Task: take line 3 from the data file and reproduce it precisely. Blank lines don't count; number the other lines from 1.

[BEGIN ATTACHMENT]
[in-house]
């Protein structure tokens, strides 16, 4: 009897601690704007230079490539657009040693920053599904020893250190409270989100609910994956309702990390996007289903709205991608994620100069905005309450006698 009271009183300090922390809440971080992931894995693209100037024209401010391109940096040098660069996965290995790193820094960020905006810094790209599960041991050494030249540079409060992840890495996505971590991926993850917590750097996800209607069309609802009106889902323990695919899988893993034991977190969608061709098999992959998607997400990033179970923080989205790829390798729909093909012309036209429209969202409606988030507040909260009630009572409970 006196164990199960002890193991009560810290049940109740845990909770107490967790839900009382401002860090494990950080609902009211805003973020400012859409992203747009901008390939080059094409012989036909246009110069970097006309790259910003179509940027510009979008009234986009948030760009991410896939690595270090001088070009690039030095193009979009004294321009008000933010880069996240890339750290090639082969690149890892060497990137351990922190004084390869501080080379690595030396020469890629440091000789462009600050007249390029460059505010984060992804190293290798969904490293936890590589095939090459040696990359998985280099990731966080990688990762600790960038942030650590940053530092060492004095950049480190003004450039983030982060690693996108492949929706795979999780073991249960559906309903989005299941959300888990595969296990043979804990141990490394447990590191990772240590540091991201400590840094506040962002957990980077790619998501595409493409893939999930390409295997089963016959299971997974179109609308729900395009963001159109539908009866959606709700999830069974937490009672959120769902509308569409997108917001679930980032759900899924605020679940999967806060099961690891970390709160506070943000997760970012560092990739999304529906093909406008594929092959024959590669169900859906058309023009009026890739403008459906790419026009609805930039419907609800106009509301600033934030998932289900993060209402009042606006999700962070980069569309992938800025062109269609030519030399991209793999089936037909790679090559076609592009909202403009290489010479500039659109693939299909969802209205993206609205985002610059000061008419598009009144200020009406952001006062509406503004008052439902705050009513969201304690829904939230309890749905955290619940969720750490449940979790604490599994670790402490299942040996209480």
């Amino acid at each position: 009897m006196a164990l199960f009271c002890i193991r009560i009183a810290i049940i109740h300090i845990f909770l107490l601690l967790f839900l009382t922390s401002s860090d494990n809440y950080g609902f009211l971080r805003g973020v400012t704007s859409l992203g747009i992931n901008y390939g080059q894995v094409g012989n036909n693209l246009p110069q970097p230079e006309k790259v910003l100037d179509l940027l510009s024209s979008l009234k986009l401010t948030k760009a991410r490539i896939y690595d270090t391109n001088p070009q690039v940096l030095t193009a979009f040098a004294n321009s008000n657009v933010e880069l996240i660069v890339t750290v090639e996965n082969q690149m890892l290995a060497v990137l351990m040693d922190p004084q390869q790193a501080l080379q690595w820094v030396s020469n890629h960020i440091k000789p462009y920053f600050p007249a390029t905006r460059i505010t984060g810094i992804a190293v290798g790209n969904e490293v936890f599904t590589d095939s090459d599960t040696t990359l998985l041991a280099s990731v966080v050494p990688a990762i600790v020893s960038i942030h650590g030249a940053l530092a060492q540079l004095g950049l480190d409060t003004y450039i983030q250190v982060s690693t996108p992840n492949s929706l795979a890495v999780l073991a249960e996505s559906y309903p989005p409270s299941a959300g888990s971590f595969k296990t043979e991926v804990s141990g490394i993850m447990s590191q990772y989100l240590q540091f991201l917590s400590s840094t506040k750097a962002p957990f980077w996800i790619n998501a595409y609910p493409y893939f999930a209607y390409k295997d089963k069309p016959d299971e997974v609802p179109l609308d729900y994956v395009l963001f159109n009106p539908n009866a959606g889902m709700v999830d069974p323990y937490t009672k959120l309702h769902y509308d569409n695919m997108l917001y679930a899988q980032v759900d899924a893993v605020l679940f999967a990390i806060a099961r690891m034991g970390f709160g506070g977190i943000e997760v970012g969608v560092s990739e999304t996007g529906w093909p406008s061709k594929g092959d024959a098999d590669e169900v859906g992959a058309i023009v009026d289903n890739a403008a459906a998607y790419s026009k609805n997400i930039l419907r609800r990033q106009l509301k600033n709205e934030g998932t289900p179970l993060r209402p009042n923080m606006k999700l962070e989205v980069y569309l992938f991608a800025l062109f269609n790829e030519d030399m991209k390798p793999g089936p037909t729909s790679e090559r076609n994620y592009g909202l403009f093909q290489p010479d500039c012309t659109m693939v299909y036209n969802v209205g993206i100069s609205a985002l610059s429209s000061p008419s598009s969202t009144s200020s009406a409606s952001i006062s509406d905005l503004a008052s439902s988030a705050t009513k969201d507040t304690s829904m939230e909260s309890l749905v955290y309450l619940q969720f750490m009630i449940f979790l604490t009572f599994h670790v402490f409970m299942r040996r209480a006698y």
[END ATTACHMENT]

């Amino acid at each position: 009897m006196a164990l199960f009271c002890i193991r009560i009183a810290i049940i109740h300090i845990f909770l107490l601690l967790f839900l009382t922390s401002s860090d494990n809440y950080g609902f009211l971080r805003g973020v400012t704007s859409l992203g747009i992931n901008y390939g080059q894995v094409g012989n036909n693209l246009p110069q970097p230079e006309k790259v910003l100037d179509l940027l510009s024209s979008l009234k986009l401010t948030k760009a991410r490539i896939y690595d270090t391109n001088p070009q690039v940096l030095t193009a979009f040098a004294n321009s008000n657009v933010e880069l996240i660069v890339t750290v090639e996965n082969q690149m890892l290995a060497v990137l351990m040693d922190p004084q390869q790193a501080l080379q690595w820094v030396s020469n890629h960020i440091k000789p462009y920053f600050p007249a390029t905006r460059i505010t984060g810094i992804a190293v290798g790209n969904e490293v936890f599904t590589d095939s090459d599960t040696t990359l998985l041991a280099s990731v966080v050494p990688a990762i600790v020893s960038i942030h650590g030249a940053l530092a060492q540079l004095g950049l480190d409060t003004y450039i983030q250190v982060s690693t996108p992840n492949s929706l795979a890495v999780l073991a249960e996505s559906y309903p989005p409270s299941a959300g888990s971590f595969k296990t043979e991926v804990s141990g490394i993850m447990s590191q990772y989100l240590q540091f991201l917590s400590s840094t506040k750097a962002p957990f980077w996800i790619n998501a595409y609910p493409y893939f999930a209607y390409k295997d089963k069309p016959d299971e997974v609802p179109l609308d729900y994956v395009l963001f159109n009106p539908n009866a959606g889902m709700v999830d069974p323990y937490t009672k959120l309702h769902y509308d569409n695919m997108l917001y679930a899988q980032v759900d899924a893993v605020l679940f999967a990390i806060a099961r690891m034991g970390f709160g506070g977190i943000e997760v970012g969608v560092s990739e999304t996007g529906w093909p406008s061709k594929g092959d024959a098999d590669e169900v859906g992959a058309i023009v009026d289903n890739a403008a459906a998607y790419s026009k609805n997400i930039l419907r609800r990033q106009l509301k600033n709205e934030g998932t289900p179970l993060r209402p009042n923080m606006k999700l962070e989205v980069y569309l992938f991608a800025l062109f269609n790829e030519d030399m991209k390798p793999g089936p037909t729909s790679e090559r076609n994620y592009g909202l403009f093909q290489p010479d500039c012309t659109m693939v299909y036209n969802v209205g993206i100069s609205a985002l610059s429209s000061p008419s598009s969202t009144s200020s009406a409606s952001i006062s509406d905005l503004a008052s439902s988030a705050t009513k969201d507040t304690s829904m939230e909260s309890l749905v955290y309450l619940q969720f750490m009630i449940f979790l604490t009572f599994h670790v402490f409970m299942r040996r209480a006698y």